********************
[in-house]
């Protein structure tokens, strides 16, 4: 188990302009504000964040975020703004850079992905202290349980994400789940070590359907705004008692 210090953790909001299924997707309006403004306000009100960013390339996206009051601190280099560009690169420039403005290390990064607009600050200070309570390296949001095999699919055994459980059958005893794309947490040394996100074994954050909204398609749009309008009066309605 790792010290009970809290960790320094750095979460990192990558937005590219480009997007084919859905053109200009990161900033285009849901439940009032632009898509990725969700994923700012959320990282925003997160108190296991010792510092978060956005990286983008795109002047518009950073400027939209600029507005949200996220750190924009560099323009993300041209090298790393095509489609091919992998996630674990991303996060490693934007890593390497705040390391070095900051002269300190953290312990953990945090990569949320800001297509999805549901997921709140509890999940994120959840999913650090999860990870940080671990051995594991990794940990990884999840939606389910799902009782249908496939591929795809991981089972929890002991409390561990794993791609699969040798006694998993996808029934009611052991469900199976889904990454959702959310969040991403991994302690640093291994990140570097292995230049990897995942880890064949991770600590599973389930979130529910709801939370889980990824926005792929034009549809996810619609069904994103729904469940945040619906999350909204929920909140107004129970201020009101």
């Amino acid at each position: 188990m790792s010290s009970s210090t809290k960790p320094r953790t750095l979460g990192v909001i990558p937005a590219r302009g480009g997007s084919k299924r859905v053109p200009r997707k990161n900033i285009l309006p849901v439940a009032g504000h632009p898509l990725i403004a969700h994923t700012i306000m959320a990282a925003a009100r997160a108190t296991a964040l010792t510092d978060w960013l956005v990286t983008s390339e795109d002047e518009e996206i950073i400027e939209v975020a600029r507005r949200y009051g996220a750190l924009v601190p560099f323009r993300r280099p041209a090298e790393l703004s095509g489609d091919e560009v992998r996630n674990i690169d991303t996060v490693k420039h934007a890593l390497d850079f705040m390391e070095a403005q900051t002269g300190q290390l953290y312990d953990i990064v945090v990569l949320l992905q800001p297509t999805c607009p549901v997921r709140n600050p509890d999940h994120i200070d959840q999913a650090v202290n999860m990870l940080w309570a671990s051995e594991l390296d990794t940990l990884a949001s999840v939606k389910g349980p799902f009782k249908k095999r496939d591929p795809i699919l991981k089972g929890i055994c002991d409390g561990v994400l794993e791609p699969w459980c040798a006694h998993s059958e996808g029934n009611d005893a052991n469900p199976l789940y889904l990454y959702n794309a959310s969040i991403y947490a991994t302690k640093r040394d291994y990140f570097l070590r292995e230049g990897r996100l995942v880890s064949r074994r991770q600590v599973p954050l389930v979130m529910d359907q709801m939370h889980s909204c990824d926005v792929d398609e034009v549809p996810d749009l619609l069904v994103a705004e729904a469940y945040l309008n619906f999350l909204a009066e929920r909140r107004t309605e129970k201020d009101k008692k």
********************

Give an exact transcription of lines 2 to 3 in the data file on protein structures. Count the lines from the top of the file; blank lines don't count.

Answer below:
């Protein structure tokens, strides 16, 4: 188990302009504000964040975020703004850079992905202290349980994400789940070590359907705004008692 210090953790909001299924997707309006403004306000009100960013390339996206009051601190280099560009690169420039403005290390990064607009600050200070309570390296949001095999699919055994459980059958005893794309947490040394996100074994954050909204398609749009309008009066309605 790792010290009970809290960790320094750095979460990192990558937005590219480009997007084919859905053109200009990161900033285009849901439940009032632009898509990725969700994923700012959320990282925003997160108190296991010792510092978060956005990286983008795109002047518009950073400027939209600029507005949200996220750190924009560099323009993300041209090298790393095509489609091919992998996630674990991303996060490693934007890593390497705040390391070095900051002269300190953290312990953990945090990569949320800001297509999805549901997921709140509890999940994120959840999913650090999860990870940080671990051995594991990794940990990884999840939606389910799902009782249908496939591929795809991981089972929890002991409390561990794993791609699969040798006694998993996808029934009611052991469900199976889904990454959702959310969040991403991994302690640093291994990140570097292995230049990897995942880890064949991770600590599973389930979130529910709801939370889980990824926005792929034009549809996810619609069904994103729904469940945040619906999350909204929920909140107004129970201020009101």
């Amino acid at each position: 188990m790792s010290s009970s210090t809290k960790p320094r953790t750095l979460g990192v909001i990558p937005a590219r302009g480009g997007s084919k299924r859905v053109p200009r997707k990161n900033i285009l309006p849901v439940a009032g504000h632009p898509l990725i403004a969700h994923t700012i306000m959320a990282a925003a009100r997160a108190t296991a964040l010792t510092d978060w960013l956005v990286t983008s390339e795109d002047e518009e996206i950073i400027e939209v975020a600029r507005r949200y009051g996220a750190l924009v601190p560099f323009r993300r280099p041209a090298e790393l703004s095509g489609d091919e560009v992998r996630n674990i690169d991303t996060v490693k420039h934007a890593l390497d850079f705040m390391e070095a403005q900051t002269g300190q290390l953290y312990d953990i990064v945090v990569l949320l992905q800001p297509t999805c607009p549901v997921r709140n600050p509890d999940h994120i200070d959840q999913a650090v202290n999860m990870l940080w309570a671990s051995e594991l390296d990794t940990l990884a949001s999840v939606k389910g349980p799902f009782k249908k095999r496939d591929p795809i699919l991981k089972g929890i055994c002991d409390g561990v994400l794993e791609p699969w459980c040798a006694h998993s059958e996808g029934n009611d005893a052991n469900p199976l789940y889904l990454y959702n794309a959310s969040i991403y947490a991994t302690k640093r040394d291994y990140f570097l070590r292995e230049g990897r996100l995942v880890s064949r074994r991770q600590v599973p954050l389930v979130m529910d359907q709801m939370h889980s909204c990824d926005v792929d398609e034009v549809p996810d749009l619609l069904v994103a705004e729904a469940y945040l309008n619906f999350l909204a009066e929920r909140r107004t309605e129970k201020d009101k008692k």